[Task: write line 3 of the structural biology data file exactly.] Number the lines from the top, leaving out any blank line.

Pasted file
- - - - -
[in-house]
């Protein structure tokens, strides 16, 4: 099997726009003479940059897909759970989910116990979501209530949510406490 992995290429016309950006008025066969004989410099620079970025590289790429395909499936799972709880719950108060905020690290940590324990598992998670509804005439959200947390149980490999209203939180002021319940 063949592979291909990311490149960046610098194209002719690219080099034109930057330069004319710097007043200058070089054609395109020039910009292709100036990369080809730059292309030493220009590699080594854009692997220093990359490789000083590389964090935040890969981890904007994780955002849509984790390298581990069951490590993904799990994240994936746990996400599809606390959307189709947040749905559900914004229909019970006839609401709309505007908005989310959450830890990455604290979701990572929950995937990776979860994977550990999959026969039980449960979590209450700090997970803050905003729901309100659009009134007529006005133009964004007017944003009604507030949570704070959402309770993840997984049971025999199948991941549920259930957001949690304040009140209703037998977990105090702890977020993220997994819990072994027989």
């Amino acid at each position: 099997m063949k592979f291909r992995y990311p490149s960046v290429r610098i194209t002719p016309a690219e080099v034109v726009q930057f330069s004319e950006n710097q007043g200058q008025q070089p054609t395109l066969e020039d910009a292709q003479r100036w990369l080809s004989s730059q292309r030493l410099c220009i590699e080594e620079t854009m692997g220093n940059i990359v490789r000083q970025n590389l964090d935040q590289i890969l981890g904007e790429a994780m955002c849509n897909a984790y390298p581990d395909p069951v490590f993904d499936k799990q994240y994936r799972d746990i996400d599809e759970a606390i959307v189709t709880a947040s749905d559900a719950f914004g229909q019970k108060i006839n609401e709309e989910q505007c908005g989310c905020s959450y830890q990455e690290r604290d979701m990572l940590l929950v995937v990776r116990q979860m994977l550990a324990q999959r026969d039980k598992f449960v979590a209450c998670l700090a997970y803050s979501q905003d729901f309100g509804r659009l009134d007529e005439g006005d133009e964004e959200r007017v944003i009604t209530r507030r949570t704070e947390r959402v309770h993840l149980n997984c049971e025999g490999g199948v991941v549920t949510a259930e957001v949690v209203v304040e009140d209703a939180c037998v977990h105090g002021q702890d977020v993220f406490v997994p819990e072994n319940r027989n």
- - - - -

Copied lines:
């Amino acid at each position: 099997m063949k592979f291909r992995y990311p490149s960046v290429r610098i194209t002719p016309a690219e080099v034109v726009q930057f330069s004319e950006n710097q007043g200058q008025q070089p054609t395109l066969e020039d910009a292709q003479r100036w990369l080809s004989s730059q292309r030493l410099c220009i590699e080594e620079t854009m692997g220093n940059i990359v490789r000083q970025n590389l964090d935040q590289i890969l981890g904007e790429a994780m955002c849509n897909a984790y390298p581990d395909p069951v490590f993904d499936k799990q994240y994936r799972d746990i996400d599809e759970a606390i959307v189709t709880a947040s749905d559900a719950f914004g229909q019970k108060i006839n609401e709309e989910q505007c908005g989310c905020s959450y830890q990455e690290r604290d979701m990572l940590l929950v995937v990776r116990q979860m994977l550990a324990q999959r026969d039980k598992f449960v979590a209450c998670l700090a997970y803050s979501q905003d729901f309100g509804r659009l009134d007529e005439g006005d133009e964004e959200r007017v944003i009604t209530r507030r949570t704070e947390r959402v309770h993840l149980n997984c049971e025999g490999g199948v991941v549920t949510a259930e957001v949690v209203v304040e009140d209703a939180c037998v977990h105090g002021q702890d977020v993220f406490v997994p819990e072994n319940r027989n």